VICTORIA -- By March 31, the City of Victoria and the province have committed to housing all unsheltered people living in the city.

“I think the latest number that BC Housing has on its list is over 200 (people),” said Lisa Helps, the Mayor of Victoria. “So somewhere between 200 and 220.”

People are already beginning to move inside. The Save-On-Food Memorial Arena opened its doors to 45 campers on Monday.

“The arena will hopefully be full by the end of the week,” said Helps.

The Capital City Centre Hotel, which was leased by the province but heavily damaged when a fire broke out in a suite in early November, has been repaired. People will begin to move back into those units next week.

Meanwhile, shipping containers are being transformed behind Capital Iron in downtown Victoria to be used as temporary housing.

“We’ve had the first 15 shipping containers delivered to focus on the first 15 homes that are going to be built out for our community's most vulnerable,” said Melanie Ransom, marketing and communications manager with Aryze Developments.

Each container will be divided into three, 100-square foot units.

“(We are) beginning with the metal fabrication for the windows and the doors,” said Ransom.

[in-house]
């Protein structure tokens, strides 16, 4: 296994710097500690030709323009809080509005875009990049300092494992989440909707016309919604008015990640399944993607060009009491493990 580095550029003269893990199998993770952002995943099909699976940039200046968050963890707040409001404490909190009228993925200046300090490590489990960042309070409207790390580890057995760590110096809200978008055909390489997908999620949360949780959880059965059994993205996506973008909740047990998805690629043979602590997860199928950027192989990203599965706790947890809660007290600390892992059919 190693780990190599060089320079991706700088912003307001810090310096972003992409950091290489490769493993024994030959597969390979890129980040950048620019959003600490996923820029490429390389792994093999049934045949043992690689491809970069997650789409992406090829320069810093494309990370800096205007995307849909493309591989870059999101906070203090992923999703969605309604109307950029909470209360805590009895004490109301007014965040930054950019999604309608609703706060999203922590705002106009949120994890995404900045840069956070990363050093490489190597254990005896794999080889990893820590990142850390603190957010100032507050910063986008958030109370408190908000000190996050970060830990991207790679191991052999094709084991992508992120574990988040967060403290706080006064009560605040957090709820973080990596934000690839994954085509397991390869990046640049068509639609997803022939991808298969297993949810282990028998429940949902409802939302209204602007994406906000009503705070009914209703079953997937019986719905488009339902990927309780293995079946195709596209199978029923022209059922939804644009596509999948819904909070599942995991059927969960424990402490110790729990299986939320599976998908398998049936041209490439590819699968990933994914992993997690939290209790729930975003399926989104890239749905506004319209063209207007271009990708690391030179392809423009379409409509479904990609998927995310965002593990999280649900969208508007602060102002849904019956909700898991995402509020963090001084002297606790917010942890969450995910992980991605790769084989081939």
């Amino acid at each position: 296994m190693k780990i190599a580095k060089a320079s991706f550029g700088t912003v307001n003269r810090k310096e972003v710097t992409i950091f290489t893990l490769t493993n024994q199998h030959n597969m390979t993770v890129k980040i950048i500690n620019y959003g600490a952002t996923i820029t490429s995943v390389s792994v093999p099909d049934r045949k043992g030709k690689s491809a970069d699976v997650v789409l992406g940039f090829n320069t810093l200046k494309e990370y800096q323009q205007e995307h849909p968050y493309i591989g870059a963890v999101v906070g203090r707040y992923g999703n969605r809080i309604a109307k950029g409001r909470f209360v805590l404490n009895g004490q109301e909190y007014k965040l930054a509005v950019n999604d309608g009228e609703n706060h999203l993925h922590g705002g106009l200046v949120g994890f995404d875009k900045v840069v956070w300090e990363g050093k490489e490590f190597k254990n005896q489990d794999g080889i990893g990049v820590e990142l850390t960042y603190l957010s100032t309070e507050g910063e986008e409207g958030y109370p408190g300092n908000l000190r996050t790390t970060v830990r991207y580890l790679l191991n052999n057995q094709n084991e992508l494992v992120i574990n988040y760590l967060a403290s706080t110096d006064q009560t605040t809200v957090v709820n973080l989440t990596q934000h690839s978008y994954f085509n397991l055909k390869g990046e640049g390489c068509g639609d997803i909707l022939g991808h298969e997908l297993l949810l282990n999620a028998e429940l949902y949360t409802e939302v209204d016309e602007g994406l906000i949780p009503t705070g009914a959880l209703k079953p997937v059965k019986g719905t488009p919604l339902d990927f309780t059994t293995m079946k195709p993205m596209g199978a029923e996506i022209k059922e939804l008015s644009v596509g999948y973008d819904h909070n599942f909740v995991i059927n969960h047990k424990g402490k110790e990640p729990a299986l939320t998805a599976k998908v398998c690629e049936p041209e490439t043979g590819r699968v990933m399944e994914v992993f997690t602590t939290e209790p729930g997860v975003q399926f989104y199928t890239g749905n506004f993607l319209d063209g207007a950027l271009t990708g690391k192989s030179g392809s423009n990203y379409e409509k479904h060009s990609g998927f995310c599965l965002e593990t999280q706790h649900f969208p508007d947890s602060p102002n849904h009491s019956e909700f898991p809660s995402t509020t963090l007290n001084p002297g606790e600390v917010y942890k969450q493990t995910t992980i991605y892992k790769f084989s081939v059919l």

“We will be framing them out, we will be insulating them. They will be finished with a plywood interior and they will feel like homes,” she said.

The converted containers will be moved to the parking lot of Royal Athletic Park, which is the site of a current outdoor sheltering area.

The plan is to complete 15 "tiny homes" before the March 31 deadline. Fifteen additional tiny homes will be built and moved to the parking lot the following month.

“We have lots that’s coming online, we need more and so work continues,” said David Eby, the Attorney General of British Columbia Tuesday.

BC Housing continues to look for hotels or motels that can be purchased or even apartment buildings that can easily be converted to shelter spaces.

“BC Housing has identified a number of potential opportunities that they’re chasing down,” said Eby. “We’re not quite at the number that we want to have to respond to not just people in the tents, but the people that might also show up looking for housing once we move people inside.”

Eby says those people are homeless individuals that have not yet been identified because they are not currently living in a city park.

The province has also added 50 rent-supplemented housing units to the region, in addition to the more than 700 that are currently in the Capital Region.

“When they move out of supportive housing with the rent supplement into the private market, it opens up a space in supportive housing,” said Eby.

There is a lot going on behind the scenes, but is it enough to make the government's March 31 deadline?

“I think we’re going to make it by the end of the month,” said Eby. “I’m very hopeful.”